Do you have God-given dream? Have you been broken? Hold your God-given dream, which is Gospel and God’s promises in Bible. Pray and be faithful to God even though reality seems to betray you. Even though you are in pain now, hold your God-given dream and live in the level of God -sized dream.

When Jesus’ image is formed in you through enduring pain and waiting for God, God will use you like Joseph. Are you in pain? Smile, be joyful, strengthen your feeble feet, and move on. When you are rewarded, remember Joseph. Be faithful all the more.

Genesis 48-50 Message

Genesis 48-50 Message


Genesis 48:1‑50:26
Key Verse: 50:20

“You intended to harm me, but God intended it for good to accomplish what is now being done, the saving of many lives.”

Thank God for blessing our Genesis Bible study with the presence of the Holy Spirit. God has touched the hearts of many listeners. During Genesis Bible study, so many things have happened among us and through us, especially helping each one of us to see our life in God’s sovereign plan. May God bless us to bear the fruit of the Holy Spirit inside and out as Joseph did. May God continue to bless us with his abundant words as we study the books of Philippians and 1 and 2 Thessalonians. Amen!

Today’s passage is the epilogue of Genesis. Jacob is blessing Joseph’s children and his own sons. Joseph is helping his fearful brothers to know who God is and what hope they should have. Truly God raised Joseph, the fruit of three ancestors of faith, Abraham, Isaac and Jacob. May God grant us the word of God through this passage. Amen!

I. Jacob Blesses Joseph’s Sons, Ephraim and Manasseh (48:1-22).

Look at 48:1, “Some time later Joseph was told, ‘your father is ill.’ So he took his two sons Manasseh and Ephraim along with him.” Joseph visited his father who was ill with his two sons, probably thinking that his father would pass away. Jacob sat up and saw his grandchildren and remembered the promise of God, who told him, “I am going to make you fruitful and increase your numbers. I will make you a community of peoples, and I will give this land as an everlasting possession to your descendants after you.” Based on this promise, Jacob believed that Joseph’s two sons should be reckoned as his own sons. This meant that Joseph would be blessed twice as much as his brothers. Just as Jacob blessed Joseph’s two sons, Manasseh and Ephraim, they received an inheritance together with their uncles; you can read it in Joshua 16.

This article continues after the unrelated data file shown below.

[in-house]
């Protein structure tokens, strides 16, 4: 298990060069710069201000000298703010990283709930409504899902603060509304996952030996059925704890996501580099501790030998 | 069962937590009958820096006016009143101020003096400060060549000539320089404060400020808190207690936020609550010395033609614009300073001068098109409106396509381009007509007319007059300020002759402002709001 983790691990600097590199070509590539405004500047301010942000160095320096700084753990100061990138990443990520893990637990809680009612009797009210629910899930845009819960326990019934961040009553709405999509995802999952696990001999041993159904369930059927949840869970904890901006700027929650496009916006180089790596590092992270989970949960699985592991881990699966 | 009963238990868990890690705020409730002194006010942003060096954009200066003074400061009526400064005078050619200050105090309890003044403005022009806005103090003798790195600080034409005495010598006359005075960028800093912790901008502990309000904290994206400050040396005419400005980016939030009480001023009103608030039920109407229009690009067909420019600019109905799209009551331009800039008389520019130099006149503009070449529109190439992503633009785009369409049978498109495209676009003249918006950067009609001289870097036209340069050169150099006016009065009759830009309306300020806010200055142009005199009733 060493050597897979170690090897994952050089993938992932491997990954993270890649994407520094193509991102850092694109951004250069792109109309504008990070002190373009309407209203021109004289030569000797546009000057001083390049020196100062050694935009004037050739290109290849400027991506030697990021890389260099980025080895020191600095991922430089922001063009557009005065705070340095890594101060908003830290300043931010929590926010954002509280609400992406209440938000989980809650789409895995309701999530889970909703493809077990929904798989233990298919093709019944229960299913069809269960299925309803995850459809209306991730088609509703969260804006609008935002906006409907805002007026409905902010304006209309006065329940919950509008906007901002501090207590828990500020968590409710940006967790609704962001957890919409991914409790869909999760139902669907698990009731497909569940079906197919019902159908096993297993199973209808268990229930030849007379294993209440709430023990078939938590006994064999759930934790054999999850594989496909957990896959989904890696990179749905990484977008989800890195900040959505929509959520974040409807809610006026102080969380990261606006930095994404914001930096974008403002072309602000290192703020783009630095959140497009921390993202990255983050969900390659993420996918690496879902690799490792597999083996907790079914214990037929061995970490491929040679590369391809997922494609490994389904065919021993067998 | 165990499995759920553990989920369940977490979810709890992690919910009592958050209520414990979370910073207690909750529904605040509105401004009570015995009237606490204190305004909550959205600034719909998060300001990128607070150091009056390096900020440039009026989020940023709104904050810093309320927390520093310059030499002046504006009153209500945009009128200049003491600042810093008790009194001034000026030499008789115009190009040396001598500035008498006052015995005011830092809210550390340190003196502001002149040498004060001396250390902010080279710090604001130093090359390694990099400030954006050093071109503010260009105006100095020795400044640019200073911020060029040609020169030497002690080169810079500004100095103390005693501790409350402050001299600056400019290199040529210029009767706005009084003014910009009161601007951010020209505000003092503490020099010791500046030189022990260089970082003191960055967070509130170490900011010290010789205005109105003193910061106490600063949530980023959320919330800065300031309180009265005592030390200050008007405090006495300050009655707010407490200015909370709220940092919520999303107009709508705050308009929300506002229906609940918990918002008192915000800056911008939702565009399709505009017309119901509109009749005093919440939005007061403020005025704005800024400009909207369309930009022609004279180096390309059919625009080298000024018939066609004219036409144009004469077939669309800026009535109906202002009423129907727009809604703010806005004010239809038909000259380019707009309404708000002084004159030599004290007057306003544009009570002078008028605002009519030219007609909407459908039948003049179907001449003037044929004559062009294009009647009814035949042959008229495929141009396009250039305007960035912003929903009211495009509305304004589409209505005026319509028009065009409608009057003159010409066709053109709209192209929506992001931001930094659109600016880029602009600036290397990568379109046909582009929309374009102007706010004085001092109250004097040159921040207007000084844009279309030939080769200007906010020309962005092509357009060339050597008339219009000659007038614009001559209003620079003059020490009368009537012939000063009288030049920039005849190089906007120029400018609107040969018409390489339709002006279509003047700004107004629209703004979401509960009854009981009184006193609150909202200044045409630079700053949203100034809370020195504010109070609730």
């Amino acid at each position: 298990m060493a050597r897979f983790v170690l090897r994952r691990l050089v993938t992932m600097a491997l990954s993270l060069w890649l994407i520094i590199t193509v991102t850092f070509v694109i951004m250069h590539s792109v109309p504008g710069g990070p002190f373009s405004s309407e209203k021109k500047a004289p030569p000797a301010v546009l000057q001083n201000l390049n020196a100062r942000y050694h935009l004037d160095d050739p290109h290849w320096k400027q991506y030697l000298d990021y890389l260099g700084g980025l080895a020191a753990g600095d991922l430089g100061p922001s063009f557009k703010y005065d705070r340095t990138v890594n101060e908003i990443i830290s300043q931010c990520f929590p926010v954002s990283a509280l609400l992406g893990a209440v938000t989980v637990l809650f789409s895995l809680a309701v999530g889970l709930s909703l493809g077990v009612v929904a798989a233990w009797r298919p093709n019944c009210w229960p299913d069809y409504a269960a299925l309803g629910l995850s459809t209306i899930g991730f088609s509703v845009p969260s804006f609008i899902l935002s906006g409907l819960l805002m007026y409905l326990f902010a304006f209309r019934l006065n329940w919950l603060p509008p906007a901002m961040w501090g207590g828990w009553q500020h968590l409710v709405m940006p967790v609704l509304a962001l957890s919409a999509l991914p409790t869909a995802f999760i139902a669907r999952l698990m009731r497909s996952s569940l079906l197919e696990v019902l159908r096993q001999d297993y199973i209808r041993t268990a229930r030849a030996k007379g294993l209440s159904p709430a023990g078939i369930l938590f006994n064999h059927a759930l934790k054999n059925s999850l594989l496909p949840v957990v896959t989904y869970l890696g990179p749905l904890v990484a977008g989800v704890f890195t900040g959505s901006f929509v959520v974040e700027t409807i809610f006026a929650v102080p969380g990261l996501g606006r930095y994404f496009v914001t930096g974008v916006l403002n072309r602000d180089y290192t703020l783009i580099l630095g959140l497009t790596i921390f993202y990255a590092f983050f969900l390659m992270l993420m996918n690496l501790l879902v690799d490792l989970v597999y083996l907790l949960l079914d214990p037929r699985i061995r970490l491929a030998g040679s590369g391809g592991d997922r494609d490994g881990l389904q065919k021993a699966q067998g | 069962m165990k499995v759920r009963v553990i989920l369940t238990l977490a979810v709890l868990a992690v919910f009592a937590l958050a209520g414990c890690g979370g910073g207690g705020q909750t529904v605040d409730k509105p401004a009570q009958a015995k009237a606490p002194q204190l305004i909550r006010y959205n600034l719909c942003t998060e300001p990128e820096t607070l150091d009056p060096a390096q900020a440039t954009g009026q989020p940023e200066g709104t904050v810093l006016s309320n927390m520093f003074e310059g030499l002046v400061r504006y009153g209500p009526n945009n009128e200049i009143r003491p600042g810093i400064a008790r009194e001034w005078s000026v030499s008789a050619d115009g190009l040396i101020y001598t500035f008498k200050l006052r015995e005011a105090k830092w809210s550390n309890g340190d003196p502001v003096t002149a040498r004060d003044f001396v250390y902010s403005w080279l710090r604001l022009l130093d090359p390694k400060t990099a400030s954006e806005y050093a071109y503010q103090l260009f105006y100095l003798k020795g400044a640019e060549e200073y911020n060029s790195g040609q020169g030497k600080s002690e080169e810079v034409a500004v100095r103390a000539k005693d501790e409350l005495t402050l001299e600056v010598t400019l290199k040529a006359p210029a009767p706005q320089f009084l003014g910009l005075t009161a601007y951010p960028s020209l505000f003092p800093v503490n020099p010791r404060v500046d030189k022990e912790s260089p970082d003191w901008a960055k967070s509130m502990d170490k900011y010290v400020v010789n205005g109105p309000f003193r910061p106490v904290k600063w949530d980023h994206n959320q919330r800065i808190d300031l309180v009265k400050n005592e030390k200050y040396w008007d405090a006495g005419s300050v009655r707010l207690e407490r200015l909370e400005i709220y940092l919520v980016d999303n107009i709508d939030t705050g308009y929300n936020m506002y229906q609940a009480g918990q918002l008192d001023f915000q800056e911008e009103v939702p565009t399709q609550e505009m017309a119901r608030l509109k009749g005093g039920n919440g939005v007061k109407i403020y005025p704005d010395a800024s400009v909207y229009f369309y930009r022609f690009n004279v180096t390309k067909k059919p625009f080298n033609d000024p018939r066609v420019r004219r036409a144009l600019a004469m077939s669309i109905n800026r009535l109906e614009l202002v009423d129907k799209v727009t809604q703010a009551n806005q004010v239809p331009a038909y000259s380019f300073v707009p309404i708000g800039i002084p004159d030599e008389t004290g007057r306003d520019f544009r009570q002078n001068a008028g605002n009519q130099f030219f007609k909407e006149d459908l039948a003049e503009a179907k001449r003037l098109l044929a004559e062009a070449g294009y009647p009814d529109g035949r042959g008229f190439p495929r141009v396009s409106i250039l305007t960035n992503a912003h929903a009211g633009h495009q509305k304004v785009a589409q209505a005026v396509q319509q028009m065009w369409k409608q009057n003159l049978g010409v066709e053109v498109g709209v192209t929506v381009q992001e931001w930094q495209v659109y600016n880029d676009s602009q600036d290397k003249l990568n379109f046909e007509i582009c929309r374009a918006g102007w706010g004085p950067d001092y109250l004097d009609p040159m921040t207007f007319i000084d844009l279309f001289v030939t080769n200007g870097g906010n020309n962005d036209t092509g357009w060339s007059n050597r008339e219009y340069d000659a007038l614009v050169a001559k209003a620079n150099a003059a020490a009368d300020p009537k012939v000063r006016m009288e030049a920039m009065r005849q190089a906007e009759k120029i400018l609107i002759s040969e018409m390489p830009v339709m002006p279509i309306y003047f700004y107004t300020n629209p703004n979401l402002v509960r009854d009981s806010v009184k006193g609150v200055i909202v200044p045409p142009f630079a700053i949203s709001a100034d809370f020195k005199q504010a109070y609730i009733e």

What a blessing! What a happy father Joseph was! And Joseph expected Jacob to bless his firstborn, Manasseh, more than his second son, so he placed Manasseh on Jacob’s right and Ephraim on his left. But Jacob crossed his hands as he was blessing, putting Ephraim ahead of the firstborn, Manasseh. Joseph tried to move his father’s hands, but Jacob refused to do so. Here we learn that God’s work of blessing does not work according to human ways; God’s plan will be fulfilled according to God’s sovereignty beyond human understanding.

How did Jacob bless Ephraim and Manasseh? Look at verses 15-16. In his blessing, Jacob remembered the God of his fathers, Abraham and Isaac, who was his God as well. God is the same yesterday, today and forever. The God of Abraham and Isaac is the same God who had been with Jacob and would be with Joseph’s children. As God was his shepherd, Jacob prayed that God would be their shepherd as well. As God sent an angel and delivered him, Jacob prayed that God would deliver them from all harm, bless them, that they would be called by his name, and that they would increase greatly.

Here we learn the importance of remembering the God of UBF history. As we pray for the World Mission Report, I remembered the God of UBF ministry. God has blessed UBF ministry through deep Bible study and raising disciples of Jesus through 1:1 Bible study, accompanied by sacrificial lives for Jesus’ world mission command. May God help us to keep the God of UBF and hand this heritage down to our next generation. Amen!

Here we also learn from the life of Joseph. Joseph was such a great man of God. We cannot find any fault except when he was young, he was immature and naïve. He resembles Christ the most as a human being. Joseph became a single seed that fell to the ground and sprouted two seeds, Ephraim and Manasseh. In fact, he bore the fruit of all his brothers, their spiritual change. He planted the seed of God in Egypt. (John 12:24) He produced much fruit inside and outside as well, many seeds. This was the life of Jesus. Jesus was a single seed who died and produced many disciples. This was life of Mother Barry, who came to Korea and gave her life to raise disciples among Koreans, beginning from Dr. Samuel Lee, and bore many fruits, including you and me. I pray to follow the way of Jesus, the way of the single seed, raising American leaders. Amen!

II. Jacob Blesses His Sons and Makes a Pilgrimage (49:1-50:14).